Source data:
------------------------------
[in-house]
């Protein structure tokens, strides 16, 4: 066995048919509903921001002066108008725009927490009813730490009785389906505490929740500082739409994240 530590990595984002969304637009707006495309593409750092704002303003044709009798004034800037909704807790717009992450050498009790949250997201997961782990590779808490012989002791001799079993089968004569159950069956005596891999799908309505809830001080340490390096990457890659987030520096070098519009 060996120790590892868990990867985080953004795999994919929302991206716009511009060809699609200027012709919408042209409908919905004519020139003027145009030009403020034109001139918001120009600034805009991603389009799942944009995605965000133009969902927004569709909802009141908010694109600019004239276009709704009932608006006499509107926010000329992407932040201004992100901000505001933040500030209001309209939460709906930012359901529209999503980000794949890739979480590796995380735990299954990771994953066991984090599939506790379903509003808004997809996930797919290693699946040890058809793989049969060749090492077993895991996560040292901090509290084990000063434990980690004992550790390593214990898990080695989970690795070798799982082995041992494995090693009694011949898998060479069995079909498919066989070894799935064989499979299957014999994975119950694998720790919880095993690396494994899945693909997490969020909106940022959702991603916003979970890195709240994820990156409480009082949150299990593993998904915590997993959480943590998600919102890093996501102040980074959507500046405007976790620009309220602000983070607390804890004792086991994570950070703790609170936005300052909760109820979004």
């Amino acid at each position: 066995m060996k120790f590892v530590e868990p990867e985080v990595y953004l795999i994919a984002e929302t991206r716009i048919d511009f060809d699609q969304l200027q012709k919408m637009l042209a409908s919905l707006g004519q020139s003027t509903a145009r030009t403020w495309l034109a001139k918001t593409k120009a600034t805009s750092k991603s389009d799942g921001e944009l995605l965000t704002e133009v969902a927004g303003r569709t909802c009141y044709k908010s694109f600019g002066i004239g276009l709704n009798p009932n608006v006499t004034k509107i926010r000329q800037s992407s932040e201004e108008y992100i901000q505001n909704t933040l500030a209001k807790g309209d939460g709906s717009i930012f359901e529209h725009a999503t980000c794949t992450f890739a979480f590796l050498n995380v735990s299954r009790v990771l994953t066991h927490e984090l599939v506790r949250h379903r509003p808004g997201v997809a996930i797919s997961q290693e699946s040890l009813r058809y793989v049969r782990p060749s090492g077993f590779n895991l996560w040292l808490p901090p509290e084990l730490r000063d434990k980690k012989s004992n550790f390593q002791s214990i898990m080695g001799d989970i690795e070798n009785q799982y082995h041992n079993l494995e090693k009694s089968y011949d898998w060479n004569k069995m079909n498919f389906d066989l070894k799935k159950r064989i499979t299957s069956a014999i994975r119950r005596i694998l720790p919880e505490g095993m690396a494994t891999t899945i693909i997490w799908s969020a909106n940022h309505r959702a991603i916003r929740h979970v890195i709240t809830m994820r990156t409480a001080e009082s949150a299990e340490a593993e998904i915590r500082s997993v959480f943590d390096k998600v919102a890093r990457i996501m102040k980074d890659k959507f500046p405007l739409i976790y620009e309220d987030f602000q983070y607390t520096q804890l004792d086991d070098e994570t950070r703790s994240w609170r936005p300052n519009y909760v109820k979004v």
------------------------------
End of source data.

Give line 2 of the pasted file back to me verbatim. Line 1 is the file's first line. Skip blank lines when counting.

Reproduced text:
């Protein structure tokens, strides 16, 4: 066995048919509903921001002066108008725009927490009813730490009785389906505490929740500082739409994240 530590990595984002969304637009707006495309593409750092704002303003044709009798004034800037909704807790717009992450050498009790949250997201997961782990590779808490012989002791001799079993089968004569159950069956005596891999799908309505809830001080340490390096990457890659987030520096070098519009 060996120790590892868990990867985080953004795999994919929302991206716009511009060809699609200027012709919408042209409908919905004519020139003027145009030009403020034109001139918001120009600034805009991603389009799942944009995605965000133009969902927004569709909802009141908010694109600019004239276009709704009932608006006499509107926010000329992407932040201004992100901000505001933040500030209001309209939460709906930012359901529209999503980000794949890739979480590796995380735990299954990771994953066991984090599939506790379903509003808004997809996930797919290693699946040890058809793989049969060749090492077993895991996560040292901090509290084990000063434990980690004992550790390593214990898990080695989970690795070798799982082995041992494995090693009694011949898998060479069995079909498919066989070894799935064989499979299957014999994975119950694998720790919880095993690396494994899945693909997490969020909106940022959702991603916003979970890195709240994820990156409480009082949150299990593993998904915590997993959480943590998600919102890093996501102040980074959507500046405007976790620009309220602000983070607390804890004792086991994570950070703790609170936005300052909760109820979004």